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The Druid King

3.29  ·  Rating Details  ·  150 Ratings  ·  21 Reviews
Vercingetorix, the great Gallic warrior, was both a man of history and a man of myth. Druid King of Gaul, King of One Hundred Battles, he was among Julius Caesar's greatest opponents; his eventual defeat at Caesar's hands was said to prove Caesar's unstoppable power. Yet Vercingetorix has remained, to this day, a French national hero. And now he is the heart and soul of th ...more
Paperback, 564 pages
Published August 5th 2004 by Time Warner Paperbacks (first published February 1st 2003)
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(showing 1-30 of 387)
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Jane
Apr 11, 2014 Jane rated it really liked it  ·  review of another edition
Shelves: reviewed, gaul
Having read recently three of the Marius' mules / SJA Turney series of books on Caesar in Gaul, I wanted to read a novel about a warrior from the "other side". I enjoyed this one, the story of Vercingetorix, leader of the Averni tribe. As a boy he watches the horrific death of his father, is reared by the druids, and has a hallucinogenic Vision showing him his destiny and that of the Gallic peoples. In his Vision, he sees a statue of himself; to this day he is a French national hero. In the auth ...more
John
Feb 10, 2012 John rated it it was amazing  ·  review of another edition
Splendid Detour by Spinrad into Historical Fiction

Norman Spinrad makes a fine debut in historical fiction, with occasional lapses into fantasy, in this riveting tale about the legendary Celtic chieftain Vercingetorix, the leader of Gallic resistance against Roman legions commanded by Gaius Julius Caesar. Spinrad does an excellent job in describing Druid religious rites, and the profound influence they play on the thoughts and actions of Vercingetorix. He also provides us with mesmerizing descrip
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MkB
Feb 12, 2008 MkB rated it it was ok  ·  review of another edition
I hereby propose a comprehensive act of Congress prohibiting fantasy authors from writing sex scenes.

Otherwise, the Druid King is pretty well written, just somewhat...trashy? The story is compelling enough (after all, the story of Caeser's conquest of Gaul has been passed for longer than the Bible), but the added psychotropic mushrooms and predestination don't really add too much to the story. Something about the crushing weight of Destiny diminishes, rather than enhances the legend of Vercinget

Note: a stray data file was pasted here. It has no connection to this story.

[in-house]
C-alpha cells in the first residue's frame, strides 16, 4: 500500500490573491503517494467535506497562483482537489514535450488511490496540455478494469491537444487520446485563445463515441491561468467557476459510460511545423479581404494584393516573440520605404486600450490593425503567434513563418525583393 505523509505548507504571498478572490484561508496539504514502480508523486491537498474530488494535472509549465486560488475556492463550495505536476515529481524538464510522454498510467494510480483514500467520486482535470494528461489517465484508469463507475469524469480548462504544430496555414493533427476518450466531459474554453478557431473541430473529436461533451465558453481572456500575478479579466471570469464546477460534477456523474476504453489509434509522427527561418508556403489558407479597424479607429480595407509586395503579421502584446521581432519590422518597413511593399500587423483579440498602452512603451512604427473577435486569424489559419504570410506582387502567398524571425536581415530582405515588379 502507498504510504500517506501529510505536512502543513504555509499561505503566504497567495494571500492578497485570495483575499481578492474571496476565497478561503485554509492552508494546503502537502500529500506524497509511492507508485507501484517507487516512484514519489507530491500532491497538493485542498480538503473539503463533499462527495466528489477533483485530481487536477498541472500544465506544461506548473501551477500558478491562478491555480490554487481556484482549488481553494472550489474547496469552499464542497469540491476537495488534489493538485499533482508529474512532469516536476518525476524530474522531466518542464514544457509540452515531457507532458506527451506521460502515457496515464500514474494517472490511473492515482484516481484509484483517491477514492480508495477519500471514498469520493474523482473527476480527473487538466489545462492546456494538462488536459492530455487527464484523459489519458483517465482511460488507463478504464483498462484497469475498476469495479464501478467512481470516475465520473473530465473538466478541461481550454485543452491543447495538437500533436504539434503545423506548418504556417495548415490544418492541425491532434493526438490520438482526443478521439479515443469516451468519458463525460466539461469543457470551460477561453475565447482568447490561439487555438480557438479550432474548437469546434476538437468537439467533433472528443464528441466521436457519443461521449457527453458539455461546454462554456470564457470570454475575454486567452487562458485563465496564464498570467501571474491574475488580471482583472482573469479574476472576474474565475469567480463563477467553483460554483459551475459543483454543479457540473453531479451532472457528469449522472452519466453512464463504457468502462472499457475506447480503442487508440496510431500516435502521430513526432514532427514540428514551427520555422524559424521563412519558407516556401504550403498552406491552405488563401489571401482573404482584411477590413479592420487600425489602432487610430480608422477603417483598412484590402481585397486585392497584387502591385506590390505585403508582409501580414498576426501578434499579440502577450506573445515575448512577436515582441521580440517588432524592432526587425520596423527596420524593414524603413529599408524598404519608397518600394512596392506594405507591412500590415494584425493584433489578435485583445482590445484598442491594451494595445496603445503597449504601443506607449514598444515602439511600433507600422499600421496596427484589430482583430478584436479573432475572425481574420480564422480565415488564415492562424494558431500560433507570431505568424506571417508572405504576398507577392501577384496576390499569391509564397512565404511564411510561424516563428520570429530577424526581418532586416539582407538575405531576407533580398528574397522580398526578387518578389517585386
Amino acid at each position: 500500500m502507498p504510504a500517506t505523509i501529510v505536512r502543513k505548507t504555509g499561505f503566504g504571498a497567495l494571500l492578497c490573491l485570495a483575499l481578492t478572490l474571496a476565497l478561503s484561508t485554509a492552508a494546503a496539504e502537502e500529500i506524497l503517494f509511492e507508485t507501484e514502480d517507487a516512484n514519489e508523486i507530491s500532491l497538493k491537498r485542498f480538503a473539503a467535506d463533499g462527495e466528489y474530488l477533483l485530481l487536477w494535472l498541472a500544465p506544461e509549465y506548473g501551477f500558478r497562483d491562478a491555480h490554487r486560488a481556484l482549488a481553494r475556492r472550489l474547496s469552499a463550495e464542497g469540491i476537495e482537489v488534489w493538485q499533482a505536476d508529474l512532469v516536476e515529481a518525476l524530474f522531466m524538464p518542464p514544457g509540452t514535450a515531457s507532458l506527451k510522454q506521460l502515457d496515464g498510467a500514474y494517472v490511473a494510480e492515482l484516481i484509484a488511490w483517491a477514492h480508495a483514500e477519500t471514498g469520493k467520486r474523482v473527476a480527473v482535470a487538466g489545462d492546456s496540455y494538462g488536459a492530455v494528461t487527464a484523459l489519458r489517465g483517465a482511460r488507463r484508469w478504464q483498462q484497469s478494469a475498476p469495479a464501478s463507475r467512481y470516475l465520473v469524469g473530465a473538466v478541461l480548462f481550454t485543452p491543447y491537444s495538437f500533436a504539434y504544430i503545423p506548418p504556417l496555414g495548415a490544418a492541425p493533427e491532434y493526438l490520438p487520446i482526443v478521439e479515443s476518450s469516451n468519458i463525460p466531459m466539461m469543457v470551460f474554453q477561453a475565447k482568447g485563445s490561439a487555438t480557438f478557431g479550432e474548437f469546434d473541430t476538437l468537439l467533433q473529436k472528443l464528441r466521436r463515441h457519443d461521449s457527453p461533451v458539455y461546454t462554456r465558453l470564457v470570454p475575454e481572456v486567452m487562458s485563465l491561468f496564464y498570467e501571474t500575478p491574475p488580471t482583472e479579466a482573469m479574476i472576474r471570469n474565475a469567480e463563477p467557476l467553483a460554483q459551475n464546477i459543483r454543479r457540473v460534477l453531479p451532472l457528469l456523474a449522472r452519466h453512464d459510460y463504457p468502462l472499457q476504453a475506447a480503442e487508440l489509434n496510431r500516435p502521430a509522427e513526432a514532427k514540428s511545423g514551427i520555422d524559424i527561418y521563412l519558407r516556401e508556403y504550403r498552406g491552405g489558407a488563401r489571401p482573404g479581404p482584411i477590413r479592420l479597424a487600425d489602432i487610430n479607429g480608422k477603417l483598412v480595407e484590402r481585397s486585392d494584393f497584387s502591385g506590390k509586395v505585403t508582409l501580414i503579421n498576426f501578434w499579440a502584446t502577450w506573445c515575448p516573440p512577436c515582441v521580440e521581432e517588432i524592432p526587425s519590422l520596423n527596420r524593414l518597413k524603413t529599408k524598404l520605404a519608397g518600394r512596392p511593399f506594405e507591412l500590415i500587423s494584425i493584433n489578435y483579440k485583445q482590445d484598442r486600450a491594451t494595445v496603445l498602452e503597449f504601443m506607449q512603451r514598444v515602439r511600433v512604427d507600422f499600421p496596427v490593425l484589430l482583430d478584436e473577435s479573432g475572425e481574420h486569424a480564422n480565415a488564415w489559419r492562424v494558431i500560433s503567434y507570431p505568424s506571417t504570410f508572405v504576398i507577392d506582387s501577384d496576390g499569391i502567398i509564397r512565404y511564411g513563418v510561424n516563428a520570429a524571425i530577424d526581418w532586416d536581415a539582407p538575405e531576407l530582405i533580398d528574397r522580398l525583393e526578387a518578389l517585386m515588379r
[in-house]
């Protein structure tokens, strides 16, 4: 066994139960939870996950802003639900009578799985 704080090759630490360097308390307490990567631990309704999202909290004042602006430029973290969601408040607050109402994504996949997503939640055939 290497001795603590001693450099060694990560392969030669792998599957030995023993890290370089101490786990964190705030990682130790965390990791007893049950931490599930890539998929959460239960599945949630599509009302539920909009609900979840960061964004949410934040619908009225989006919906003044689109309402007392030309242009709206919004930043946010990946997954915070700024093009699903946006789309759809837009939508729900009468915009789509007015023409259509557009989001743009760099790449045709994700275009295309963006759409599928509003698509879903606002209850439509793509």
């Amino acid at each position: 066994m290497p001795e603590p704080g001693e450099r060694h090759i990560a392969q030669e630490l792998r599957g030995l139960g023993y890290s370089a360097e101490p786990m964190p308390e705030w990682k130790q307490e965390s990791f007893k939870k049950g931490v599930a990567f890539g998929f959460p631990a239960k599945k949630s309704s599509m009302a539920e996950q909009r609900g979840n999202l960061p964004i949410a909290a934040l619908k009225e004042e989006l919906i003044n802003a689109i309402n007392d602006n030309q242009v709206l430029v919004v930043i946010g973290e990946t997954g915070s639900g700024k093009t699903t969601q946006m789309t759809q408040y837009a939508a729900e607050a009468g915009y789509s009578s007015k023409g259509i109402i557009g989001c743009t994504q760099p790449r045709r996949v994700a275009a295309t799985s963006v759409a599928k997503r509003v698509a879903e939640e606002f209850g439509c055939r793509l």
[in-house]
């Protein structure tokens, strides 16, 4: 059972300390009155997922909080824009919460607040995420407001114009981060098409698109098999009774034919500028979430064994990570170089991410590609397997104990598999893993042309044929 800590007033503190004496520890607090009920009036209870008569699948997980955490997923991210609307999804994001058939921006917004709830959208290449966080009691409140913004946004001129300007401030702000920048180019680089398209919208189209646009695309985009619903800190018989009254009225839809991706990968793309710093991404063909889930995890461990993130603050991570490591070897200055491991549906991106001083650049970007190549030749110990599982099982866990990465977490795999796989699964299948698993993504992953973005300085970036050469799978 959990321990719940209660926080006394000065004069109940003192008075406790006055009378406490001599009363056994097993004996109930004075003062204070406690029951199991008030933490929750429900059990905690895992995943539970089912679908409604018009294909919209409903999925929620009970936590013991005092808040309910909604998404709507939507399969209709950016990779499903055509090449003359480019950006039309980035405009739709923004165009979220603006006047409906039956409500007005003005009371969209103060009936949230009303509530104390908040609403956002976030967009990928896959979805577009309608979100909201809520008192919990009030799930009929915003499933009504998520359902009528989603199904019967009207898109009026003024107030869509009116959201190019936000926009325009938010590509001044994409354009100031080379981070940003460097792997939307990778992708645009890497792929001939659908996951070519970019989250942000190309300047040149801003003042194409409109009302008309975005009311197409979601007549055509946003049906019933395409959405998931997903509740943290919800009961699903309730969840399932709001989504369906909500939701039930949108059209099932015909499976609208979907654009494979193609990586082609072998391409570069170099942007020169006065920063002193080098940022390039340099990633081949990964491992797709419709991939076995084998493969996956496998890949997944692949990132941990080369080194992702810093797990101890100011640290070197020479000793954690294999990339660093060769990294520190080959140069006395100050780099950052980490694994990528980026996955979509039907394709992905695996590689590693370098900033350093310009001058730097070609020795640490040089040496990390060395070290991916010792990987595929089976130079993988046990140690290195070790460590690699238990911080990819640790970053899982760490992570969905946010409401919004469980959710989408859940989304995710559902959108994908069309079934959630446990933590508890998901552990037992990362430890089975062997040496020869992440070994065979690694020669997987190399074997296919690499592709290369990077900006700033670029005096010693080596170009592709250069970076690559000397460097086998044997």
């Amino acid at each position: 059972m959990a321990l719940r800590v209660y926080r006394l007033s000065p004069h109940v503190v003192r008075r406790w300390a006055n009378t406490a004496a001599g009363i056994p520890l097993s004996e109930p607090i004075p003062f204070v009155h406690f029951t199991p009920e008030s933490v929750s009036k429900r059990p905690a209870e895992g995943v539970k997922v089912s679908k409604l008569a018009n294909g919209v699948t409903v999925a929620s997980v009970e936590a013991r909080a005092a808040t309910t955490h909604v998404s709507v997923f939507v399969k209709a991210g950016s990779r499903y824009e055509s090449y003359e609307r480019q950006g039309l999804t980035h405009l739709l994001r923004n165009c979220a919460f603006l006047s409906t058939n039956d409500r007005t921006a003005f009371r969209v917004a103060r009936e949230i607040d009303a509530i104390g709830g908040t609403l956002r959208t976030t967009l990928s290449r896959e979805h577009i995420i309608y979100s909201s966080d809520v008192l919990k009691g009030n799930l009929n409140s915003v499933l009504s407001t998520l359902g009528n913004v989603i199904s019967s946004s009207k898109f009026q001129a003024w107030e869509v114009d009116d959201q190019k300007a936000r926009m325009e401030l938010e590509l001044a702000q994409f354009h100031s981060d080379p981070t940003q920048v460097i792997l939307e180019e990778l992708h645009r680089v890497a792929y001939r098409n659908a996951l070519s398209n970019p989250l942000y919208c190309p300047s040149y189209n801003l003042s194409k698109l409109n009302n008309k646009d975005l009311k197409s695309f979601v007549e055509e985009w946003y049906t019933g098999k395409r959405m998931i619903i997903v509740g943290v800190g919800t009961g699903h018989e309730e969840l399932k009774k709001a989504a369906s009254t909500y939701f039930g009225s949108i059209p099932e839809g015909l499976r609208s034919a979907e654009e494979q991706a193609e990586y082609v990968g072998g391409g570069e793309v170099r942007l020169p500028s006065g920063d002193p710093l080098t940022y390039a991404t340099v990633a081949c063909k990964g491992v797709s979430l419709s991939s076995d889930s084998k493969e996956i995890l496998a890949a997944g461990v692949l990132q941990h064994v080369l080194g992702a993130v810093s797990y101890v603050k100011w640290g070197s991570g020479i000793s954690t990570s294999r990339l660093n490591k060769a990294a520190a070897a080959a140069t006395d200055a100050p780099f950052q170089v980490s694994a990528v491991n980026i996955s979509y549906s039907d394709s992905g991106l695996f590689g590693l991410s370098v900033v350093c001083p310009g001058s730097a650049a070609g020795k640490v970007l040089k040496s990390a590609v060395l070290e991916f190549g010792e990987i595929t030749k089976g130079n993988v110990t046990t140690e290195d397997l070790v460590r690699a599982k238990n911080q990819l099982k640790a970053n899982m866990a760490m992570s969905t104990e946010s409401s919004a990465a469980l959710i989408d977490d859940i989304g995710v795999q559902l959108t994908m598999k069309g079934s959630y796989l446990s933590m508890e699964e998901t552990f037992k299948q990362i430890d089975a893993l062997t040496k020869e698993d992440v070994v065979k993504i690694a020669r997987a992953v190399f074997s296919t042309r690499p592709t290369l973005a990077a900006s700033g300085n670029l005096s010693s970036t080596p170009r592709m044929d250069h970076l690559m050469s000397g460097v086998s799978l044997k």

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Reba
Have you ever read a book that the story line is pretty good, but you figure a lot fewer words could have been used, and the author probably has a "word a day" calendar, and you can pick out the word for the day in any chapter? Well, this is one of those books.

It was a good story overall, but too many words. I know that may sound weird, given that it is a BOOK, but sometimes it just went on and on and on and on and on and on for no apparent reason. And I was afraid poor Vercingetorix was going
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Mark Schomburg
I guess with historical fiction the trap is that the fictionalization is locked into the hard framework of history, thereby limiting the possible flow and spontaneity of the novel. It's certainly true with this book, where terrible events happen which any real person would avoid, and characters are held forth to awful fates by allegiance to their own visions. This aspect makes the plot seem mechanical, and inevitable. It doesn't help that peripheral characters are not well developed enough to di ...more
Al Young
Oct 06, 2013 Al Young rated it it was amazing  ·  review of another edition
Spinrad is one of my favorite writers. There is just something about his style I love. No surprise then that I thought this was a great book.

It's not his usual sci-fi, but a detour into the world of Julius Caesar vs. Gaul. Yes, historical fiction, but much closer to Terry Brooks than Dorris Kearns Godwin. I don't know how much is true. Personally, I don't care. I read for a great story, and I got it.